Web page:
This week we’re tasting wine from Israel! 🇮🇱 Fun fact: Israel is now considered a producer of world-class bottlings, like this Moscato from the southern Golan Heights. This wine is kosher as well, for anybody that keeps a kosher home or wanted to bring a bottle as a gift for a Jewish household. The average price for this bottle is around $14.50 (www.vivino.com) I saw that some websites classified this wine as dessert wine. Moscato is on the sweetest end of the spectrum as far as sweet wines go, but I wouldn’t call this “dessert wine”. Dessert wine is served in much smaller portions (2 ounces) per glass pour. I was able to drink this in a typical 4-6 ounce pour.
“Floral in its aroma, slightly spritzy and offers flavors of stone fruit and apple”. (http://www.vinesse.com/buy/2005-golan-heights-isreal-moscato/)
Top places to visit in Israel for wine tasting:
Below is a link that’s super interesting and helpful for anyone who is traveling to Israel and loves wine. One of the top recommendations is Golan Heights! “Distributed in over 32 countries and the winner of over 70 international awards, the Golan Heights Winery is one of the country’s finest. Established over 30 years ago, many will recognize their leading wine brands such as Yarden and Hermon. Wine enthusiasts can enjoy wine tastings, guided tours through the vineyards and more at the winery’s visitors’ center, located in Katzrin, Golan Heights.” (The Culture Trip)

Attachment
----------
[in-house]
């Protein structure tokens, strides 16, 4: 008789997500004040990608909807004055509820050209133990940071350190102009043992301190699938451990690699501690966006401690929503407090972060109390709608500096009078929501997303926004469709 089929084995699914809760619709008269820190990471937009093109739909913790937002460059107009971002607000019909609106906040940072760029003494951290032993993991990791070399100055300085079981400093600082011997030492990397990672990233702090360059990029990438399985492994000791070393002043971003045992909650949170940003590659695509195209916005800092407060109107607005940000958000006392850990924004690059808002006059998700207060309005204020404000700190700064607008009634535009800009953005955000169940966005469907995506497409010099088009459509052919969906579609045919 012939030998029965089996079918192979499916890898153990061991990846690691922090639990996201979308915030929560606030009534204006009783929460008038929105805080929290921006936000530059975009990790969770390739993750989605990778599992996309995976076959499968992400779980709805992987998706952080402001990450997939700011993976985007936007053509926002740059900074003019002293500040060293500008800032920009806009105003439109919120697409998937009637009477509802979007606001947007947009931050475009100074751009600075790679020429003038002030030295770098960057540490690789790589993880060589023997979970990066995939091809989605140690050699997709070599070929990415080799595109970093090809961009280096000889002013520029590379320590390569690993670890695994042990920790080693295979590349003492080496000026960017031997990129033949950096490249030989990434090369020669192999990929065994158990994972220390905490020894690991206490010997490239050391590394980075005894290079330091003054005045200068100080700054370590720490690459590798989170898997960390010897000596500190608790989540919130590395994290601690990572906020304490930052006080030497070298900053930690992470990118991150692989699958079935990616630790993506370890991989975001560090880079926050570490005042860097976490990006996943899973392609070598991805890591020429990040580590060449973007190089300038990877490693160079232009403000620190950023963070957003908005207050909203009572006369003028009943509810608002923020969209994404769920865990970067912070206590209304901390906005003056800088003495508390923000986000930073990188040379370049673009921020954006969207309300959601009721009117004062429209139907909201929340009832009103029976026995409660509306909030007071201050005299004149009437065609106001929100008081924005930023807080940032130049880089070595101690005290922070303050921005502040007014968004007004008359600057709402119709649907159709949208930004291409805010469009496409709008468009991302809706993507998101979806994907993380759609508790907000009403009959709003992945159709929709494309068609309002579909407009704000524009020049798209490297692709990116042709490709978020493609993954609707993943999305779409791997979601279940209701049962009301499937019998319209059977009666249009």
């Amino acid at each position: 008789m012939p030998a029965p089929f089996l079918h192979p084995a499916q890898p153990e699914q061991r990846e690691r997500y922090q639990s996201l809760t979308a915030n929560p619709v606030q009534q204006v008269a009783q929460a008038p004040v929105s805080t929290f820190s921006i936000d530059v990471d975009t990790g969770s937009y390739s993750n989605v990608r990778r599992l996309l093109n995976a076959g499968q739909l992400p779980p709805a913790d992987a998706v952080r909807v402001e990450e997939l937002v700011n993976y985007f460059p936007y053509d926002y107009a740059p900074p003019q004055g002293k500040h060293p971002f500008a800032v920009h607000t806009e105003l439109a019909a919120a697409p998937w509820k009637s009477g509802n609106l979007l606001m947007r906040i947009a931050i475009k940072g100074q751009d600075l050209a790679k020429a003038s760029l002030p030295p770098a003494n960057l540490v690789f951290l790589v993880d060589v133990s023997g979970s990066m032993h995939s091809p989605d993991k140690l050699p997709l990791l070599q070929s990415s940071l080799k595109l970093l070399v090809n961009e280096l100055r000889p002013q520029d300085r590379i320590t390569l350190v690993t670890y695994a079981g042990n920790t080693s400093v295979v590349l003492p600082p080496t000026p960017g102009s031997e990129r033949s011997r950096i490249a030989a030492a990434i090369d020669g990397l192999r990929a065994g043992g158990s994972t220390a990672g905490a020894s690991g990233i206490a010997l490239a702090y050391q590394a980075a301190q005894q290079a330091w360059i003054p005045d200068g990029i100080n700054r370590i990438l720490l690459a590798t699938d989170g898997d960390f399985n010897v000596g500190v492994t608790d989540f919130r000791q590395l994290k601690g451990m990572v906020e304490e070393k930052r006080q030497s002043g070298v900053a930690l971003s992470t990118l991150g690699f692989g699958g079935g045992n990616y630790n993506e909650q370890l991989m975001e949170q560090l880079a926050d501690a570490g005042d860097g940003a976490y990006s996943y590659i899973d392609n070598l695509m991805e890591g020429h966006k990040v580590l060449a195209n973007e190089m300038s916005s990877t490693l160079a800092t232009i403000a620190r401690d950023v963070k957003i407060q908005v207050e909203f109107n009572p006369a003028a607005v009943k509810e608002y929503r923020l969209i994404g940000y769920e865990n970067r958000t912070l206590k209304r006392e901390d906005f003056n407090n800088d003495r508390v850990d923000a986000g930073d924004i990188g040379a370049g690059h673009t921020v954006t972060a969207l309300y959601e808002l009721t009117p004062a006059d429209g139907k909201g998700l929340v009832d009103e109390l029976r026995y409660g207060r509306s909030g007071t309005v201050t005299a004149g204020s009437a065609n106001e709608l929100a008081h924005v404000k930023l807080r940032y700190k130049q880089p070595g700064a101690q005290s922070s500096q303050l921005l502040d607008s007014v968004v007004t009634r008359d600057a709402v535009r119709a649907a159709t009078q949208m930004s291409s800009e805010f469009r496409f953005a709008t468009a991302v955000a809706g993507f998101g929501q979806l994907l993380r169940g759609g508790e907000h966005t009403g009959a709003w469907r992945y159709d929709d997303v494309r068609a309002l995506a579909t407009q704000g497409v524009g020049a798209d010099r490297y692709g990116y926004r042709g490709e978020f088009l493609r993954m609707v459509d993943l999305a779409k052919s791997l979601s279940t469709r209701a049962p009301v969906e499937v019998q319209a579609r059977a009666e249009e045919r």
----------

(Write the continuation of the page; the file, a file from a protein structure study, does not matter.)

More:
Click below to learn more.
This weeks Wine of the Week is a Dark Horse Big Red Blend. This wine is an amazing steal…only $10 and can be found at almost any grocery store chain near you. Wine Enthusiast magazine gave it 87 points and awarded it “Best Buy”. This red blend is smooth and easy to drink. Highly recommended for people who are just starting to introduce themselves to red wine. I liked this wine for what it was. It wasn’t very complex but it was mild and enjoyable. And for $10?! Psssssh, I’ll drink it any day 😏
Dark horse describes this wine as having notes of dark berry, black currant and dark roasted oak.